The hotel employment data cover all of Los Angeles County, of which the city accounts for about 40% of the population.
Seattle Restaurants Stew
Job gains at Seattle-area restaurants rose just 1.8% from a year ago, down from 4.6% growth a year earlier, in their worst year for employment since 2009. Meanwhile, in the rest of the Washington state, restaurant employment gains accelerated to 6.3%.
Yet Seattle’s minimum-wage hikes were only just getting started. The minimum wage rose last April from the statewide $9.47 to $11 an hour for companies with more than 500 employees. For smaller employers, the minimum got a smaller bump to $10. That rose again to $10.50 at the start of 2016, or $12 for employees who don’t get employer health insurance.
The Seattle-area data cover the entire Seattle-Bellevue-Everett metro, of which Seattle is one-fourth of the population.
Doug Sachtleben - October 28th, 2015
Preview of CNBC’s GOP Debate: It’s the Economy, Stupid!
October 28, 2015
By David McIntosh
A record 20 million-plus watched each of the first two Republican debates. From Megyn Kelly’s now infamous question to Donald Trump about women, to immigration, national security and yes, even vaccines, there were plenty of issues discussed. Unfortunately, however, after almost six hours of debate, there has been very little discussion of the most pressing issue of this election: how to strengthen our nation’s economy and get it moving again.
The economy is barely growing and too many men and women are still without work. All across this country, people are worried about economic uncertainty and their financial futures. According to a Gallup poll earlier this month, Americans’ confidence in the economy remains down. Now, more than ever, we need strong pro-growth leadership on the economy.
The good news for economic conservatives is that the GOP presidential field is one of the strongest pro-growth fields in history, which is why at tonight’s CNBC debate in Colorado, the candidates must step forward and tell the country how they plan to right our nation’s financial ship and restore confidence in our foundering economy.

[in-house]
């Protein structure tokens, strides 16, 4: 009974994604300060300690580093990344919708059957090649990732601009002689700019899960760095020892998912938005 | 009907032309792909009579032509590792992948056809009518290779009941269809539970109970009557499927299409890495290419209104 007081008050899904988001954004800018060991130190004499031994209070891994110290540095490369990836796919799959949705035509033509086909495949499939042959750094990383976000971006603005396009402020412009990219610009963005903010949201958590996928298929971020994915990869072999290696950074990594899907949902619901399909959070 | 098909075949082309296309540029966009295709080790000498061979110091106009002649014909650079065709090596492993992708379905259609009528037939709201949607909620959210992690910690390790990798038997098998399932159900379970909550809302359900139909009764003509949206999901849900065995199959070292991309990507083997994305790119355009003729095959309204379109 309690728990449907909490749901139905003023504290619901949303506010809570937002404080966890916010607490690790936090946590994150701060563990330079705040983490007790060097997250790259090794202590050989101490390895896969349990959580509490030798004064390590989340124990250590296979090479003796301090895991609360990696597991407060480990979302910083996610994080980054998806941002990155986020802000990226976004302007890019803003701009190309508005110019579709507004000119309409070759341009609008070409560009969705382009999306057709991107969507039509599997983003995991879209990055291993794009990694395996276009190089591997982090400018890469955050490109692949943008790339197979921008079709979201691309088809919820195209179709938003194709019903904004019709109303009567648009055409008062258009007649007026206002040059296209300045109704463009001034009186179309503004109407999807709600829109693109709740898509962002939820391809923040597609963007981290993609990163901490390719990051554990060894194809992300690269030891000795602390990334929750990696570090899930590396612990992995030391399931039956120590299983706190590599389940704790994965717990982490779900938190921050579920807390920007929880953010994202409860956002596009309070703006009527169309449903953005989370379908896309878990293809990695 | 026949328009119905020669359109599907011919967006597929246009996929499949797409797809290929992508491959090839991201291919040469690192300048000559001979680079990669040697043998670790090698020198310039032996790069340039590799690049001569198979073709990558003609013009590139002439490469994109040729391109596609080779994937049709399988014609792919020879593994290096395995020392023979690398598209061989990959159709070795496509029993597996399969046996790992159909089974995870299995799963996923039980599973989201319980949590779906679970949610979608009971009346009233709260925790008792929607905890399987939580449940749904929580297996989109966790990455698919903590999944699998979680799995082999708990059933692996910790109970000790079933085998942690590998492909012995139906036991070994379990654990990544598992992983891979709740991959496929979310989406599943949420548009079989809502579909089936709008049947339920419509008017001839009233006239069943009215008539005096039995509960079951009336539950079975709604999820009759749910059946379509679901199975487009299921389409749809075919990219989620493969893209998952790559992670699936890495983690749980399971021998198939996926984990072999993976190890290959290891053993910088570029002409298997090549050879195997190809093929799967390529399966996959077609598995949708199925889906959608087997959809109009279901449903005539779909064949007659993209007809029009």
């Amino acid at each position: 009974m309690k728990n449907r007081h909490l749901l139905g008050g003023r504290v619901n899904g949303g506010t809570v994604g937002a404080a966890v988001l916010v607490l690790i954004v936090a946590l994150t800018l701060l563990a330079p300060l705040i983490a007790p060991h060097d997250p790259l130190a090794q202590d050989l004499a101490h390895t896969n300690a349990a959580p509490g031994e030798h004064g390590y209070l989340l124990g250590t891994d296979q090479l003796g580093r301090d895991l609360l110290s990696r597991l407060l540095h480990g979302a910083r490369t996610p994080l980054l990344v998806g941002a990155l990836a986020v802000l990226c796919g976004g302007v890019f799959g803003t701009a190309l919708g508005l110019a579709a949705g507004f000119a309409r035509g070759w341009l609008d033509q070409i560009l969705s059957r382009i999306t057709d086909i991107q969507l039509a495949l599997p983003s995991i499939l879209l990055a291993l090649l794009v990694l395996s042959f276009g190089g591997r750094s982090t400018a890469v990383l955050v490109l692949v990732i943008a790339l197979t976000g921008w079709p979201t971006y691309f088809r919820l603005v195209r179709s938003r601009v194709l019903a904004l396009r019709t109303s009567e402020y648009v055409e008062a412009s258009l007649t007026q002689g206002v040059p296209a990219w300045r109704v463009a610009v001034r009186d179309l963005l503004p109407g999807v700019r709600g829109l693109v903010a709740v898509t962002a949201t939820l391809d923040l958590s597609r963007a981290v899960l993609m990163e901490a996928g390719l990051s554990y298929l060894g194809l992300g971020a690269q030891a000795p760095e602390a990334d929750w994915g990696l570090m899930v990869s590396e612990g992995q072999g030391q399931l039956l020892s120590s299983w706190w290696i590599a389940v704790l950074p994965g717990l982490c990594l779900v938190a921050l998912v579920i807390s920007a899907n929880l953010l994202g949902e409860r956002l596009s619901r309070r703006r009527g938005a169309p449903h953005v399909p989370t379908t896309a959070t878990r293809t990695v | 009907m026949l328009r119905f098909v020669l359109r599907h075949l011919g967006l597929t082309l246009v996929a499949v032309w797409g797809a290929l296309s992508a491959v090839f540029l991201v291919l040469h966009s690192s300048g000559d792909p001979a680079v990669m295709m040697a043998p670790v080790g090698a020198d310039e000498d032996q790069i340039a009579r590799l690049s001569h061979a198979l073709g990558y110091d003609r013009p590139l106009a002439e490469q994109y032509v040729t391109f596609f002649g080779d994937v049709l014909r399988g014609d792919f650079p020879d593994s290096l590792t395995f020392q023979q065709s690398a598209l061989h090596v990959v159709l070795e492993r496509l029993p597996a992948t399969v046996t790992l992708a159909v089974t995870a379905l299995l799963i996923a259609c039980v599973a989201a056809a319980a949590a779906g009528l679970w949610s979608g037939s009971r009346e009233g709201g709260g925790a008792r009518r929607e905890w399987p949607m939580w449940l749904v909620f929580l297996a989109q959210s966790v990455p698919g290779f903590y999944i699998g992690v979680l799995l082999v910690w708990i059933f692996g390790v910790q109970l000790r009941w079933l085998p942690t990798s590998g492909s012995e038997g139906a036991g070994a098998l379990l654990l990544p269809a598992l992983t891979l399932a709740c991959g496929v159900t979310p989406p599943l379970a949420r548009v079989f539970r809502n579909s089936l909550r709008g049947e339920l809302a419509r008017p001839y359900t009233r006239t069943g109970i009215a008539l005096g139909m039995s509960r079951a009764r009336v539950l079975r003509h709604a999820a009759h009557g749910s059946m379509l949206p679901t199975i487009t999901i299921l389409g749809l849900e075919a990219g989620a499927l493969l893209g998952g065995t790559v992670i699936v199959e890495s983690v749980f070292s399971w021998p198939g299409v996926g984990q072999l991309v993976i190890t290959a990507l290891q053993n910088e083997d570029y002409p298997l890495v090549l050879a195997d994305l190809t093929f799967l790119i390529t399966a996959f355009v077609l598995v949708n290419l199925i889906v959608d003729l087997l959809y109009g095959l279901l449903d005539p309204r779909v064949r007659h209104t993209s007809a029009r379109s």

One way we can get this conversation started is for the moderators to ask each of the candidates the following question: What are two specific pro-growth policies that you will seek to enact within your first hundred days in office?
For some of the candidates, like Cruz, Paul and Rubio, this is a real opportunity to shine. These candidates are truly at the forefront of the Republican presidential field when it comes to issues of economic freedom. They have led on pro-growth issues at every opportunity in the Senate and have put forth bold tax reform plans.
Some of the other candidates’ records and positions, however, raise more questions and concerns about their commitment to pro-growth principles. To that end, I hope that during the course of the debate, we get some answers to these questions:
* Mr. Trump, you have a history of calling for the largest tax increase in U.S. history, of promoting higher corporate taxes to pay for government-run health care, of loudly advocating for sky-high tariffs that will act as a 25% – 35% sales tax on every family budget, and of using Obama-like rhetoric to claim that higher taxes should be imposed on those you deem worthy of such punishment. Please, explain how these long held positions would spur economic growth?
* Dr. Carson, many of your economic position statements are full of significant inconsistencies. You have criticized Obamacare, but promoted a de facto nationalization of private health insurers. You have also called for needed entitlement reform, and yet recommend a new government-run catastrophic care program. How do you reconcile these contradictions?
* Mr. Huckabee, during your time as governor of Arkansas, the overall tax burden increased by 47% and the net tax hike was $505 million. You also raised the minimum wage in Arkansas and flip-flopped on regulatory cap and trade. Why do you still defend raising taxes on hard-working Arkansans, and how large of a role would tax increases play in your economic policy as president?
*Governor Kasich, you vetoed the Ohio legislature’s effort to block Medicaid expansion under Obamacare, and now the projected cost of this expansion is more than double what your administration projected. Since Medicaid expansion was a key component of Obamacare, isn’t it duplicitous for you to call for Obamacare’s repeal?
* Governor Christie, after five years in office, New Jersey is still rated the worst business tax climate in the country. Why have you not been able to significantly improve the business tax climate in the Garden State?
This election is going to give economic conservatives an historic opportunity to elect a president who is committed to shrinking the size and scope of government, cutting taxes and spending, and reducing the regulatory burden on small businesses and families.
The candidates who stand for these principles must remind voters of their strong record and plans. For those who don’t, it is an opportunity to either change course or further regress. Either way, GOP primary voters deserve answers.
David McIntosh is President of the Club for Growth and a former Congressman from Indiana.